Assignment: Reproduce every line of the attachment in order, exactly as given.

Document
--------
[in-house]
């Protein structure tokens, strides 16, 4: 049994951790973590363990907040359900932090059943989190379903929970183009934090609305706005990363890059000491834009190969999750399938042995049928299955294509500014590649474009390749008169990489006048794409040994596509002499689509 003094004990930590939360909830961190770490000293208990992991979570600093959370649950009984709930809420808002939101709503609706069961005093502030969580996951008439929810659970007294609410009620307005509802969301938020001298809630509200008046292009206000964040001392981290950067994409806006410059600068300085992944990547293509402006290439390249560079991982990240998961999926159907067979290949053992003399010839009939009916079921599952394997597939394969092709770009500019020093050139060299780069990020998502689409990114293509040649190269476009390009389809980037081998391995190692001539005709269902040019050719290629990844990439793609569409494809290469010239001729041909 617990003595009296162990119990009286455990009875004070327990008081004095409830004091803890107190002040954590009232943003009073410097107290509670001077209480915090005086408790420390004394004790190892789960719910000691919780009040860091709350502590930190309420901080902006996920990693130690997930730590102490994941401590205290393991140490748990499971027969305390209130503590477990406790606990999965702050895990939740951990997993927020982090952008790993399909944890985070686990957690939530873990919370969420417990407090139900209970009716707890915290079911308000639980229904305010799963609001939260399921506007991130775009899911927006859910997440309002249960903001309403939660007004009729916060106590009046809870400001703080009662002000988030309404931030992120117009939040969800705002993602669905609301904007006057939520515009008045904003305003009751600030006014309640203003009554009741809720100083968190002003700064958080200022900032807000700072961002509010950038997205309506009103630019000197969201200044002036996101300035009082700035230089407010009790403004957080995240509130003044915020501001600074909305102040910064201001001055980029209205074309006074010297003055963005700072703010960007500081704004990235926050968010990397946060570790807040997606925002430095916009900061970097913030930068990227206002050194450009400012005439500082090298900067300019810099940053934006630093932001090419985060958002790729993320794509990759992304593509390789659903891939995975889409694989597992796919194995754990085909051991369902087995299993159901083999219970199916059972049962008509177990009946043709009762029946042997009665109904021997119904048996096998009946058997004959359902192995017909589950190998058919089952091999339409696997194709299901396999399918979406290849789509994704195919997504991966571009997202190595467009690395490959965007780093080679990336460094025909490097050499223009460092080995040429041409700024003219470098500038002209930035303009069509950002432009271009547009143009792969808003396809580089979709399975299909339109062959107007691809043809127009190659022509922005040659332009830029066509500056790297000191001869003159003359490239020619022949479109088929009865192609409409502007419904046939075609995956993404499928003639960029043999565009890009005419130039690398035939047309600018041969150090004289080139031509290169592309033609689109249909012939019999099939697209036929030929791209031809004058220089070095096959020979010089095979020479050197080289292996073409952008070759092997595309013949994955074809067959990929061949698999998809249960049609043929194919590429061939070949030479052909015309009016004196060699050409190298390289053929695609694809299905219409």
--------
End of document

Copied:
[in-house]
């Protein structure tokens, strides 16, 4: 049994951790973590363990907040359900932090059943989190379903929970183009934090609305706005990363890059000491834009190969999750399938042995049928299955294509500014590649474009390749008169990489006048794409040994596509002499689509 003094004990930590939360909830961190770490000293208990992991979570600093959370649950009984709930809420808002939101709503609706069961005093502030969580996951008439929810659970007294609410009620307005509802969301938020001298809630509200008046292009206000964040001392981290950067994409806006410059600068300085992944990547293509402006290439390249560079991982990240998961999926159907067979290949053992003399010839009939009916079921599952394997597939394969092709770009500019020093050139060299780069990020998502689409990114293509040649190269476009390009389809980037081998391995190692001539005709269902040019050719290629990844990439793609569409494809290469010239001729041909 617990003595009296162990119990009286455990009875004070327990008081004095409830004091803890107190002040954590009232943003009073410097107290509670001077209480915090005086408790420390004394004790190892789960719910000691919780009040860091709350502590930190309420901080902006996920990693130690997930730590102490994941401590205290393991140490748990499971027969305390209130503590477990406790606990999965702050895990939740951990997993927020982090952008790993399909944890985070686990957690939530873990919370969420417990407090139900209970009716707890915290079911308000639980229904305010799963609001939260399921506007991130775009899911927006859910997440309002249960903001309403939660007004009729916060106590009046809870400001703080009662002000988030309404931030992120117009939040969800705002993602669905609301904007006057939520515009008045904003305003009751600030006014309640203003009554009741809720100083968190002003700064958080200022900032807000700072961002509010950038997205309506009103630019000197969201200044002036996101300035009082700035230089407010009790403004957080995240509130003044915020501001600074909305102040910064201001001055980029209205074309006074010297003055963005700072703010960007500081704004990235926050968010990397946060570790807040997606925002430095916009900061970097913030930068990227206002050194450009400012005439500082090298900067300019810099940053934006630093932001090419985060958002790729993320794509990759992304593509390789659903891939995975889409694989597992796919194995754990085909051991369902087995299993159901083999219970199916059972049962008509177990009946043709009762029946042997009665109904021997119904048996096998009946058997004959359902192995017909589950190998058919089952091999339409696997194709299901396999399918979406290849789509994704195919997504991966571009997202190595467009690395490959965007780093080679990336460094025909490097050499223009460092080995040429041409700024003219470098500038002209930035303009069509950002432009271009547009143009792969808003396809580089979709399975299909339109062959107007691809043809127009190659022509922005040659332009830029066509500056790297000191001869003159003359490239020619022949479109088929009865192609409409502007419904046939075609995956993404499928003639960029043999565009890009005419130039690398035939047309600018041969150090004289080139031509290169592309033609689109249909012939019999099939697209036929030929791209031809004058220089070095096959020979010089095979020479050197080289292996073409952008070759092997595309013949994955074809067959990929061949698999998809249960049609043929194919590429061939070949030479052909015309009016004196060699050409190298390289053929695609694809299905219409």